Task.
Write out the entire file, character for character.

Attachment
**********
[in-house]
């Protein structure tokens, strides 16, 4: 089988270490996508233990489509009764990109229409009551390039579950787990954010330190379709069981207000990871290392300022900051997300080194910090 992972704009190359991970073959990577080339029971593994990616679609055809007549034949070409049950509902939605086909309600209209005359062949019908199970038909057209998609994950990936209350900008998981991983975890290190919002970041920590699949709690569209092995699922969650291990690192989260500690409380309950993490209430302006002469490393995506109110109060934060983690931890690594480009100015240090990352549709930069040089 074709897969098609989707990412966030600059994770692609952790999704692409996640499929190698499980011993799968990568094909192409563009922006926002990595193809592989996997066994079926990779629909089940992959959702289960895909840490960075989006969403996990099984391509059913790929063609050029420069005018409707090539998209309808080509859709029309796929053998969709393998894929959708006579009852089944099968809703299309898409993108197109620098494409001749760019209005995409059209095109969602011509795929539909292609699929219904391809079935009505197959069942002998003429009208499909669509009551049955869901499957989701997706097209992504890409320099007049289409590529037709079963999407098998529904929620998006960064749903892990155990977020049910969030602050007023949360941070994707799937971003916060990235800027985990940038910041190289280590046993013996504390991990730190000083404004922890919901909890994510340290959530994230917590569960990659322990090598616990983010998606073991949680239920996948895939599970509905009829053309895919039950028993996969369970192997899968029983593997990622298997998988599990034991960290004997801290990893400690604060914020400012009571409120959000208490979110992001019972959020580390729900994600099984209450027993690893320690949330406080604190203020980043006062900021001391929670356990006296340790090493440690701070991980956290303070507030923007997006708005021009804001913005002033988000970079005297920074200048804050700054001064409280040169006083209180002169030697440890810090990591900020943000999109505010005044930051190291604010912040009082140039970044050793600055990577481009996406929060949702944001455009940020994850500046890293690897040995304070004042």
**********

[in-house]
């Protein structure tokens, strides 16, 4: 089988270490996508233990489509009764990109229409009551390039579950787990954010330190379709069981207000990871290392300022900051997300080194910090 992972704009190359991970073959990577080339029971593994990616679609055809007549034949070409049950509902939605086909309600209209005359062949019908199970038909057209998609994950990936209350900008998981991983975890290190919002970041920590699949709690569209092995699922969650291990690192989260500690409380309950993490209430302006002469490393995506109110109060934060983690931890690594480009100015240090990352549709930069040089 074709897969098609989707990412966030600059994770692609952790999704692409996640499929190698499980011993799968990568094909192409563009922006926002990595193809592989996997066994079926990779629909089940992959959702289960895909840490960075989006969403996990099984391509059913790929063609050029420069005018409707090539998209309808080509859709029309796929053998969709393998894929959708006579009852089944099968809703299309898409993108197109620098494409001749760019209005995409059209095109969602011509795929539909292609699929219904391809079935009505197959069942002998003429009208499909669509009551049955869901499957989701997706097209992504890409320099007049289409590529037709079963999407098998529904929620998006960064749903892990155990977020049910969030602050007023949360941070994707799937971003916060990235800027985990940038910041190289280590046993013996504390991990730190000083404004922890919901909890994510340290959530994230917590569960990659322990090598616990983010998606073991949680239920996948895939599970509905009829053309895919039950028993996969369970192997899968029983593997990622298997998988599990034991960290004997801290990893400690604060914020400012009571409120959000208490979110992001019972959020580390729900994600099984209450027993690893320690949330406080604190203020980043006062900021001391929670356990006296340790090493440690701070991980956290303070507030923007997006708005021009804001913005002033988000970079005297920074200048804050700054001064409280040169006083209180002169030697440890810090990591900020943000999109505010005044930051190291604010912040009082140039970044050793600055990577481009996406929060949702944001455009940020994850500046890293690897040995304070004042």